ERIC Number: EJ1225390
Record Type: Journal
Publication Date: 2019
The Franklin Institute Science Museum's Cold War Consortium for Science Recruitment, 1955-1960
McCullough, D. O.
American Educational History Journal, v46 n1 p107-123 2019
In March 1958, a tense six months after the launch of the Russian satellite Sputnik I sent a shockwave of fear and purpose through the United States, an essay published in the Franklin Institute (TFI) monthly member newsletter, "The Institute News," opened with an oddly defiant, even dismissive tone ("Sputnik, Teachers & Mills" 1958, 2). At the time, TFI was a 134-year-old organization based in Philadelphia that was dedicated to promoting engineering and science, including an interactive industrial science museum that opened in 1934. One would have expected TFI to reflect the dire dedication permeating American society in the deepening Cold War. Instead, the uncredited author grumbled that the Sputniks had led to a "barrage of editorials, in all manner of publications," claiming, "alleged weaknesses in our American educational system." The author lamented being "told that we must have more physicists, chemists, mathematicians, engineers and all manner of highly specialized persons" for a "contest with another world power." But the Institute's legacy of resourceful resolve was communicated with the introductory paragraph's ironic closing: "Well, let's have at it!!" The sarcastic opening was more than a narrative device, however, as TFI's staff and institutional partners, both military and corporate, had been working to bolster America's scientific and engineering workforce well before Sputnik I. Beginning in March 1955, the Franklin Institute Science Museum's (FISM) Department of Education collaborated with corporate specialists working through professional organizations like the Institute for Radio Engineers to host career forums for high school students. Through these programs, the FISM's leaders coordinated the efforts of corporate representatives to create a Cold War consortium for science education, using the museum as a base to achieve their shared goal of recruiting talent to maintain national security and American prosperity. The author argues that the singular combination of TFI's unprecedented history of industrial support and educational innovation, its premier science museum, and burgeoning research program cultivated an institution-wide authority that its partners followed during a time of national need. To better understand how and why TFI's leadership was able to create and cultivate its Cold War consortium for science education, the author draws primarily from articles published in TFI's monthly newsletter, "The Institute News" to explore the career forums offered at the FISM from 1955-1960. "The Institute News" covered the breadth of TFI's activities and is therefore a rich primary source that offers context for how the museum fit into the Institute's broader agenda and activities. However, as a promotional publication, "The Institute News" focused on new and notable programs, often to the exclusion of details about challenges faced or reasons why programs ended. Perhaps most importantly for this study, "The Institute News" presented the ideas and interests of the Institute's leadership, with those its consortium partners rarely and selectively included.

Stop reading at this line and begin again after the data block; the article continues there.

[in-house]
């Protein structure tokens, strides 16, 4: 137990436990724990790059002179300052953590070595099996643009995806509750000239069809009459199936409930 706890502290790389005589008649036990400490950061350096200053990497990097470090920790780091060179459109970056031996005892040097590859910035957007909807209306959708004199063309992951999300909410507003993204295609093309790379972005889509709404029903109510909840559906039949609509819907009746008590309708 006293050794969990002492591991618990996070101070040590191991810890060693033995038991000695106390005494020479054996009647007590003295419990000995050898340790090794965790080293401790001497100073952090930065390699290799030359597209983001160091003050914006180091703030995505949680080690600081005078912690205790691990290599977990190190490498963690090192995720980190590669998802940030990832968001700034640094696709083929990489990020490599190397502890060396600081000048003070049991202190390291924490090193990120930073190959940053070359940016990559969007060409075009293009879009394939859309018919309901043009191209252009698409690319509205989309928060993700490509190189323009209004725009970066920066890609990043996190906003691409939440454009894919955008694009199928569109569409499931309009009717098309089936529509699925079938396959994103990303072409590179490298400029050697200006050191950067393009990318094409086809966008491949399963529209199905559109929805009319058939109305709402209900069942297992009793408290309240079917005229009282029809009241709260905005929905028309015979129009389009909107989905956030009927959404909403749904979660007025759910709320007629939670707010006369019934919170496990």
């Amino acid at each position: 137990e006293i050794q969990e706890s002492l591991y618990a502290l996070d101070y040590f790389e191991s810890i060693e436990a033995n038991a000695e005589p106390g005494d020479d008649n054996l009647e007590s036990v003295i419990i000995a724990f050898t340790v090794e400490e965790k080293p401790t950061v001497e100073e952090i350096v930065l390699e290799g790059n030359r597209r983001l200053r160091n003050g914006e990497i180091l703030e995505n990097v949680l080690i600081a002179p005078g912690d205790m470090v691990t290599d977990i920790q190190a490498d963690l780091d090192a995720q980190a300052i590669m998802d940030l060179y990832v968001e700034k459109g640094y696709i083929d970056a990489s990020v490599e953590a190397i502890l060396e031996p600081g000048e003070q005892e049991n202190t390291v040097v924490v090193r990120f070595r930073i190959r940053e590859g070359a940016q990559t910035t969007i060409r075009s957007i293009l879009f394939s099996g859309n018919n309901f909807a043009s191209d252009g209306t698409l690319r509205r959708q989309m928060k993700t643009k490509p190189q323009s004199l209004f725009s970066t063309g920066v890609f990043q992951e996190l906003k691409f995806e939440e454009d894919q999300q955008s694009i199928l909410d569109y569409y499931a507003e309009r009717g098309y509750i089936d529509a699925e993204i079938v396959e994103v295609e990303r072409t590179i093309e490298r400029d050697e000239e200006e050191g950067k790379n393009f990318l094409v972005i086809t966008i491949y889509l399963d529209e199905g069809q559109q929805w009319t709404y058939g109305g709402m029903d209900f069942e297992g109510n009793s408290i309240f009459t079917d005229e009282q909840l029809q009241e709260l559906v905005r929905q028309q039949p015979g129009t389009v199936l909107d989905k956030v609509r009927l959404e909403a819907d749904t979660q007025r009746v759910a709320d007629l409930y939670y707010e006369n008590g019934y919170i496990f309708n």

Descriptors: Museums, War, Social Systems, Political Attitudes, Foreign Countries, United States History, Career Choice, Sciences, Engineering, Space Exploration, Recruitment, Exhibits, Student Recruitment
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Publication Type: Journal Articles; Reports - Descriptive
Education Level: N/A
Authoring Institution: N/A
Identifiers - Location: United States; Russia; Pennsylvania (Philadelphia)